Aphra Behn and the Changing Perspectives on Ian Watt’s The Rise of the Novel

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Aphra Behn and the Changing Perspectives on Ian Watt’s The Rise of the Novel

Ian Watt’s The Rise of the Novel (1957) remains one of the most influential texts in the study of the English novel. However, an increasingly strong case for a revision of both the work itself and the discourse it personifies has been gradually building over the past twenty years. While the initial stages of, first, feminist and, later, post colonial perspectives may have sought only to insert marginalised texts into the existing literary discourse, their long term ramifications are obliging a wider analysis of how we approach the English novel and the manner in which we link it to its surrounding culture. Its exploration reveals the methods with which we trace
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In clarifying this Watt shaped the manner in which literary studies examined the relations between the novel and the shifting face of English culture from the eighteenth century onwards. He provided the primary map from which to survey it as the mouthpiece of a nation undergoing the huge social, technological and economic changes which altered a largely agricultural society ruled by a landed aristocracy into a democratic, industrial empire, supported by a vast network of trade and production.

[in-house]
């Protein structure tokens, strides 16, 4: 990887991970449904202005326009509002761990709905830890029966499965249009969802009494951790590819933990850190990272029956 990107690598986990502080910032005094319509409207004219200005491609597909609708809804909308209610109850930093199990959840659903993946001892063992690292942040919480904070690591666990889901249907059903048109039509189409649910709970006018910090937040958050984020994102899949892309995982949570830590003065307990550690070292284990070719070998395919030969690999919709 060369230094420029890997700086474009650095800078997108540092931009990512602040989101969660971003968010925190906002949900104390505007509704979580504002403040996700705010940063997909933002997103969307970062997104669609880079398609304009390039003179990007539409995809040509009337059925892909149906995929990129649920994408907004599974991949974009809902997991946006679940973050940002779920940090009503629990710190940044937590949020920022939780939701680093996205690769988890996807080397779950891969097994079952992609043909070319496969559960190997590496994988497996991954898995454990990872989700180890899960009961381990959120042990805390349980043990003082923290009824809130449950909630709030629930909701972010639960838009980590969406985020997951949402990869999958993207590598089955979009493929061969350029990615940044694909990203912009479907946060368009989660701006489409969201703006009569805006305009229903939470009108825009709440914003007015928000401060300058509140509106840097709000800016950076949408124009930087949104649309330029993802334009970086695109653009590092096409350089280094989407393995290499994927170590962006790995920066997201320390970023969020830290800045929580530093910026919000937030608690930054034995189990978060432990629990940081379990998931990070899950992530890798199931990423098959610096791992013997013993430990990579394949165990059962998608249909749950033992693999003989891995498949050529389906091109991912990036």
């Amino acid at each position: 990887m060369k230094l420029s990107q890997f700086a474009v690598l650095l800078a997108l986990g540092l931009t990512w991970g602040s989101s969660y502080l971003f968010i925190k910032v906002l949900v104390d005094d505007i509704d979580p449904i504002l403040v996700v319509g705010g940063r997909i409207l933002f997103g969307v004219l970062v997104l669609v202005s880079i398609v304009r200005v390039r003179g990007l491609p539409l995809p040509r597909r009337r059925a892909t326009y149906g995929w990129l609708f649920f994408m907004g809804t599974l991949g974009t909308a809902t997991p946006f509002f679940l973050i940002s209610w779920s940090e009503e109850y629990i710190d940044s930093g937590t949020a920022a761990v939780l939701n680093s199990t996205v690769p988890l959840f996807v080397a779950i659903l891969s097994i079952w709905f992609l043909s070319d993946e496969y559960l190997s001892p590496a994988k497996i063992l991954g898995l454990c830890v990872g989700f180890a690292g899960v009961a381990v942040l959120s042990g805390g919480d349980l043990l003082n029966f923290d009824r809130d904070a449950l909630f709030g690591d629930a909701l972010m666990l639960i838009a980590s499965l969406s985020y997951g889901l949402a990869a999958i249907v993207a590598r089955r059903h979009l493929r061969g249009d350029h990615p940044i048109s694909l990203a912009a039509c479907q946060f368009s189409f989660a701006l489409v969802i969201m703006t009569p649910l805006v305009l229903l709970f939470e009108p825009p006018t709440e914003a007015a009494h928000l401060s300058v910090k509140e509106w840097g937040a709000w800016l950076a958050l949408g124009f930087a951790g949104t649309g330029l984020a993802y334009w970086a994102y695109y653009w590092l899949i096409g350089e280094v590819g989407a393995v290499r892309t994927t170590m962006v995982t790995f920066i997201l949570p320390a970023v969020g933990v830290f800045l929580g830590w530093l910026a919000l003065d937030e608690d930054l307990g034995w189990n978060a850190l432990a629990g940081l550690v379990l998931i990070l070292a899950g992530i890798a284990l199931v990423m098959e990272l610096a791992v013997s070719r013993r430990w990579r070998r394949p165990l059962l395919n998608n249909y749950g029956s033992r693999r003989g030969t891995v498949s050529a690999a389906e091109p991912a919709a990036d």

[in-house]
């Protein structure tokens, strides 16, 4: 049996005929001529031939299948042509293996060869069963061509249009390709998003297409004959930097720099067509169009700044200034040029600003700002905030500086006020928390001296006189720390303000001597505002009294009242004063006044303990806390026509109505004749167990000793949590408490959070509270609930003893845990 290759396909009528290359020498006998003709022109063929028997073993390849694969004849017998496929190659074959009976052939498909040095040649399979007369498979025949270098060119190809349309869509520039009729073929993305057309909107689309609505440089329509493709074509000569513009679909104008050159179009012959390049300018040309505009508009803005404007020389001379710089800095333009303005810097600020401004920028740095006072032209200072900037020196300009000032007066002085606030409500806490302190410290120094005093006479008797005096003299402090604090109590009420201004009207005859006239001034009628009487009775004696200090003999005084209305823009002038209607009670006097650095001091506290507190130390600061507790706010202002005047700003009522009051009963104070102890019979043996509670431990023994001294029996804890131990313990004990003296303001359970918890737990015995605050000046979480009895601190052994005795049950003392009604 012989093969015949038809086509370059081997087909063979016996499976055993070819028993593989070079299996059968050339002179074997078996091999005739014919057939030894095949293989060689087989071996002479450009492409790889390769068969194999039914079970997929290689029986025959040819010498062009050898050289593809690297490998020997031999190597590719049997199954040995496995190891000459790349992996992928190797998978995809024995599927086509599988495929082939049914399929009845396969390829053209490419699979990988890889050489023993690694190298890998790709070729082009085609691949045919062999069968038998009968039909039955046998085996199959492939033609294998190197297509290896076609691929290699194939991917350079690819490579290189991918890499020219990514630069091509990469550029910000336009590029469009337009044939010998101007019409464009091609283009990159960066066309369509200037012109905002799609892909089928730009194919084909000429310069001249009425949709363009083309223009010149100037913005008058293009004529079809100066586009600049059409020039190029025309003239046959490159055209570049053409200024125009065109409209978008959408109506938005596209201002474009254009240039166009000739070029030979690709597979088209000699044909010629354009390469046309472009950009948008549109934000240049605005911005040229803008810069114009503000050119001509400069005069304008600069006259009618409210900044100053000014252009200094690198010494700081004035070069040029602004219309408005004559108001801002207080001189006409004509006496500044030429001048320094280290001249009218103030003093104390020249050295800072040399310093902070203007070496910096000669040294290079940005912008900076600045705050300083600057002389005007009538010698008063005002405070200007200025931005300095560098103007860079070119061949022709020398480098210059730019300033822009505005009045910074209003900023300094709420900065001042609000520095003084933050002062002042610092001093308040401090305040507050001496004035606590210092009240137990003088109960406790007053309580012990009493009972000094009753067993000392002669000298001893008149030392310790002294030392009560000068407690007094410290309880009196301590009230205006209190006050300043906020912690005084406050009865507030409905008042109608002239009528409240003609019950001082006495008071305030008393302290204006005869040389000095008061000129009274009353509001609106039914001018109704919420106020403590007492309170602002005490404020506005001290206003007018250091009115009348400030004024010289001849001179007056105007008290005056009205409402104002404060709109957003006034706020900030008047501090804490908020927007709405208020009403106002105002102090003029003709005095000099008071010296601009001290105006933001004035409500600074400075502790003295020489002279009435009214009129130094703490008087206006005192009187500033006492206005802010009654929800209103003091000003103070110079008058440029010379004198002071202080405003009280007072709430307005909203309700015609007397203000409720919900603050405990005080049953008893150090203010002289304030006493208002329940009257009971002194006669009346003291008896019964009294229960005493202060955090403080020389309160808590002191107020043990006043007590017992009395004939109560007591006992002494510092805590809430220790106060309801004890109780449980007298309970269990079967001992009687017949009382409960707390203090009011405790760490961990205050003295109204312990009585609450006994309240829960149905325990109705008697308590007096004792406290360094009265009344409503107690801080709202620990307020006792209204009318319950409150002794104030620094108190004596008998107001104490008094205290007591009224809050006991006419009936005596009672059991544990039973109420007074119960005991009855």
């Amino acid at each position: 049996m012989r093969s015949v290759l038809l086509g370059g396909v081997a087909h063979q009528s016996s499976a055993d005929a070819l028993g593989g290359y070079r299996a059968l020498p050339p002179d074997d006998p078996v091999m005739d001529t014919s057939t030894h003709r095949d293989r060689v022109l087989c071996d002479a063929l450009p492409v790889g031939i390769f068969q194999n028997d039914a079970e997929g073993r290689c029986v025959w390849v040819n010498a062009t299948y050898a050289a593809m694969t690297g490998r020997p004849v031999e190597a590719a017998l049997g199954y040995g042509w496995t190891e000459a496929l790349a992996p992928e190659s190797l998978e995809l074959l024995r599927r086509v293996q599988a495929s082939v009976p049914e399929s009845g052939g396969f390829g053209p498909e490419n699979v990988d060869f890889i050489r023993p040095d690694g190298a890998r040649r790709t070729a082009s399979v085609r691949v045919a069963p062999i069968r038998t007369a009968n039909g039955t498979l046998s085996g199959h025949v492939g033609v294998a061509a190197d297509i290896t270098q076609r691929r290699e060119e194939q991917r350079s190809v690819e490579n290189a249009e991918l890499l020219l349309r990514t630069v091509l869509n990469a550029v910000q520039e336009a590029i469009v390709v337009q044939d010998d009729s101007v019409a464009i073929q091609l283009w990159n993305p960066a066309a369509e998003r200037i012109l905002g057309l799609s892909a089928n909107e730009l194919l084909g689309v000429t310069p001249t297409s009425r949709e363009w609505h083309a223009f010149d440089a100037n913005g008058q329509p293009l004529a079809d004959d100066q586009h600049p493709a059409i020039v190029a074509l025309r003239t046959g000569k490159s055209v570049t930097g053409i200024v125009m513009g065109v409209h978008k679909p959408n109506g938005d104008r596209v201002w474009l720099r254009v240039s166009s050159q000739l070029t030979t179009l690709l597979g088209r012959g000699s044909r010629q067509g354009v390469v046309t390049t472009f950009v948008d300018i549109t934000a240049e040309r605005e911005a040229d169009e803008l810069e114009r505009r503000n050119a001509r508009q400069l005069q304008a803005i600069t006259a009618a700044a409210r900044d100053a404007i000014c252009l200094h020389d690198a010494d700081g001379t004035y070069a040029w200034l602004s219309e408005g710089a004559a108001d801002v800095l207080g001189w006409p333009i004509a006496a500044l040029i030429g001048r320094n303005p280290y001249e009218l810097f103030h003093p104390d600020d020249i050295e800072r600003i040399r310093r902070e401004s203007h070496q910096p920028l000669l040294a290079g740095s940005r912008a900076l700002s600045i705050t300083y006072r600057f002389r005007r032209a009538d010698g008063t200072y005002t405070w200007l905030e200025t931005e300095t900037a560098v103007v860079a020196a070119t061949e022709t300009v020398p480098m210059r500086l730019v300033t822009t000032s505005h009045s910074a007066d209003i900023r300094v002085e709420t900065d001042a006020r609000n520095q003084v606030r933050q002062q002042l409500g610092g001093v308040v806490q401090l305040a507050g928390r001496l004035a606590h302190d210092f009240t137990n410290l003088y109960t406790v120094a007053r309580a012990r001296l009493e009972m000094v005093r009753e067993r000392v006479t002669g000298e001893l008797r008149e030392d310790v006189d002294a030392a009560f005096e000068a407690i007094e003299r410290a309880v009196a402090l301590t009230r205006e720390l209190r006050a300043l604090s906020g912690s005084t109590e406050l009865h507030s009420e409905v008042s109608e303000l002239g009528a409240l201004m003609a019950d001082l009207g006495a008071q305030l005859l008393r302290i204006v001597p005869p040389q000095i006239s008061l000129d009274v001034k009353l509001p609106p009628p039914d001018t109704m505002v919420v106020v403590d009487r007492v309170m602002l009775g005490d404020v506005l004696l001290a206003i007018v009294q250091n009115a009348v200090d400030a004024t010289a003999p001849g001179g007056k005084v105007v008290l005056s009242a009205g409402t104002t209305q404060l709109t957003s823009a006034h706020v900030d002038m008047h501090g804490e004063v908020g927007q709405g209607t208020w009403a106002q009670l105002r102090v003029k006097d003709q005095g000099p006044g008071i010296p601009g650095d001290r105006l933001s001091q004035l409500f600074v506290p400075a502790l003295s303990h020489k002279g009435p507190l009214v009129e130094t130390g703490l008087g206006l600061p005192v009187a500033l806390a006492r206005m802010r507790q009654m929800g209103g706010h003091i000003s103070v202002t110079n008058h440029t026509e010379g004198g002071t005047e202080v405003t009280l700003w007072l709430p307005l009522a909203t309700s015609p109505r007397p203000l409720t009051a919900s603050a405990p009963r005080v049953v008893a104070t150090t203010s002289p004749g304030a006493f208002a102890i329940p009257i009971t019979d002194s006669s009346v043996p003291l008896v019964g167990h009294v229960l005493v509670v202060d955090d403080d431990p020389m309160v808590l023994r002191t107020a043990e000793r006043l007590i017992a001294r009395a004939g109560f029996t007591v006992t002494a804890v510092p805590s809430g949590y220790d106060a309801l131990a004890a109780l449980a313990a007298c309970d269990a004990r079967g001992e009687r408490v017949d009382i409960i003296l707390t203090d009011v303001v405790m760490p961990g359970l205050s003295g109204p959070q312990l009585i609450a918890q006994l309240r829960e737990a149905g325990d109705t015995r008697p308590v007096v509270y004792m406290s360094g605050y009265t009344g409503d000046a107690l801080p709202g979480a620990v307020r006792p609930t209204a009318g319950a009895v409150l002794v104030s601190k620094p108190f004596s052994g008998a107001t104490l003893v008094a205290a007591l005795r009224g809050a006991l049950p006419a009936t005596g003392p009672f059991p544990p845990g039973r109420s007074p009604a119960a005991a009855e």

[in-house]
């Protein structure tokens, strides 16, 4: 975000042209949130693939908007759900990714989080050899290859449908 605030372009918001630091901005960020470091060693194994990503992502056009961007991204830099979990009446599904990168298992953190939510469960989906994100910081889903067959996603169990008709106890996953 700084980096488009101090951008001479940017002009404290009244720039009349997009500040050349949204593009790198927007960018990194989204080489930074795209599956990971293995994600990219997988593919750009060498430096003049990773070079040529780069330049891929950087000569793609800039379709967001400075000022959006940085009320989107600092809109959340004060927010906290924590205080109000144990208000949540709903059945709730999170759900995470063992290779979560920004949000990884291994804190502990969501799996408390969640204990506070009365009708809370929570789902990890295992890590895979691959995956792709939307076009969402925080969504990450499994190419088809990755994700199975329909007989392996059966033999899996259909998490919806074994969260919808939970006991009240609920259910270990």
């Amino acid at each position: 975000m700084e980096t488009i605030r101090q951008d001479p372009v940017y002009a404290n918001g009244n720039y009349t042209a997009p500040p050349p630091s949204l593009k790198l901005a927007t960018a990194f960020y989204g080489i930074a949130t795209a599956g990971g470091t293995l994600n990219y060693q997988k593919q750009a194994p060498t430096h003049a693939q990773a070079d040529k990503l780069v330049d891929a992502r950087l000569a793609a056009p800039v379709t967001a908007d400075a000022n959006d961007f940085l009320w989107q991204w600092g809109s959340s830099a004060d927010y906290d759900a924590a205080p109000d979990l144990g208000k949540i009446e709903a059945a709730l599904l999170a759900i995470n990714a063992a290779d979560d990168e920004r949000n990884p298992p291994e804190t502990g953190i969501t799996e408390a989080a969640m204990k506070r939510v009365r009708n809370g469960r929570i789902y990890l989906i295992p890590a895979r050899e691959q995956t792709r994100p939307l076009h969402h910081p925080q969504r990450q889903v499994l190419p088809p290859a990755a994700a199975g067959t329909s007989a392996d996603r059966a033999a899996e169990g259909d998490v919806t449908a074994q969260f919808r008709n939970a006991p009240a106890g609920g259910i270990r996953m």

In particular The Rise of the Novel placed considerable importance on the way the genre “altered the centre of gravity sufficiently to place the middle class as a whole in a dominating position for the first time” (Watt, p.48). In the exploration of this Watt championed the Defoe/Richardson/Fielding lineage that continues to permeate literary historicism. This was not necessarily ground breaking, and Watt never claimed it to be so. As Margaret Reeves argues, he willingly “locates his work within an existing tradition of literary-historical knowledge” (p.26). Watt’s success, as Paul Hunter argues, was the manner in which he annunciated such a history in a manner plausible, workable and accessible. Hunter writes;

What most students of English literature liked best about Watt was its simple formation of the early history of the novel; it offered a

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